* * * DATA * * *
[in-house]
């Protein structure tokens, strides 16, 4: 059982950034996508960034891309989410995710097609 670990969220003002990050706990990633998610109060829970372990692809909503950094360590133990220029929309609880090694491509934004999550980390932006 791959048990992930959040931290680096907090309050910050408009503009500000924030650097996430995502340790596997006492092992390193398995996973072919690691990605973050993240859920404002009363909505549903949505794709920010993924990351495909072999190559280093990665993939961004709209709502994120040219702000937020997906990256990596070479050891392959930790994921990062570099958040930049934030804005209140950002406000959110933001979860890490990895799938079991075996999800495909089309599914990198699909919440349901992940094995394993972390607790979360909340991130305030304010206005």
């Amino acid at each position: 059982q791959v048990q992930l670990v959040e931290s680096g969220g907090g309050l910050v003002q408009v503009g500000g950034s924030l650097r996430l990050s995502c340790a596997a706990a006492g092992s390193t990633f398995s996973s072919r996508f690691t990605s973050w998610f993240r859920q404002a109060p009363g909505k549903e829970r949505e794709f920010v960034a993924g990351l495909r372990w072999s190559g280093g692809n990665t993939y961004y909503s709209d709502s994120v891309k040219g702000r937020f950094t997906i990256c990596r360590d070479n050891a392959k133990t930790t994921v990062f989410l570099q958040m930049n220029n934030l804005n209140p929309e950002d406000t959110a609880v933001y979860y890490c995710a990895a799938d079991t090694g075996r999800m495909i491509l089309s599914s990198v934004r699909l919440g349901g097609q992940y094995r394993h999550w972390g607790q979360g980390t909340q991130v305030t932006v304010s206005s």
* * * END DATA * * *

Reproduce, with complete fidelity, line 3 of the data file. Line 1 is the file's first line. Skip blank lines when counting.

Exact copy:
């Amino acid at each position: 059982q791959v048990q992930l670990v959040e931290s680096g969220g907090g309050l910050v003002q408009v503009g500000g950034s924030l650097r996430l990050s995502c340790a596997a706990a006492g092992s390193t990633f398995s996973s072919r996508f690691t990605s973050w998610f993240r859920q404002a109060p009363g909505k549903e829970r949505e794709f920010v960034a993924g990351l495909r372990w072999s190559g280093g692809n990665t993939y961004y909503s709209d709502s994120v891309k040219g702000r937020f950094t997906i990256c990596r360590d070479n050891a392959k133990t930790t994921v990062f989410l570099q958040m930049n220029n934030l804005n209140p929309e950002d406000t959110a609880v933001y979860y890490c995710a990895a799938d079991t090694g075996r999800m495909i491509l089309s599914s990198v934004r699909l919440g349901g097609q992940y094995r394993h999550w972390g607790q979360g980390t909340q991130v305030t932006v304010s206005s």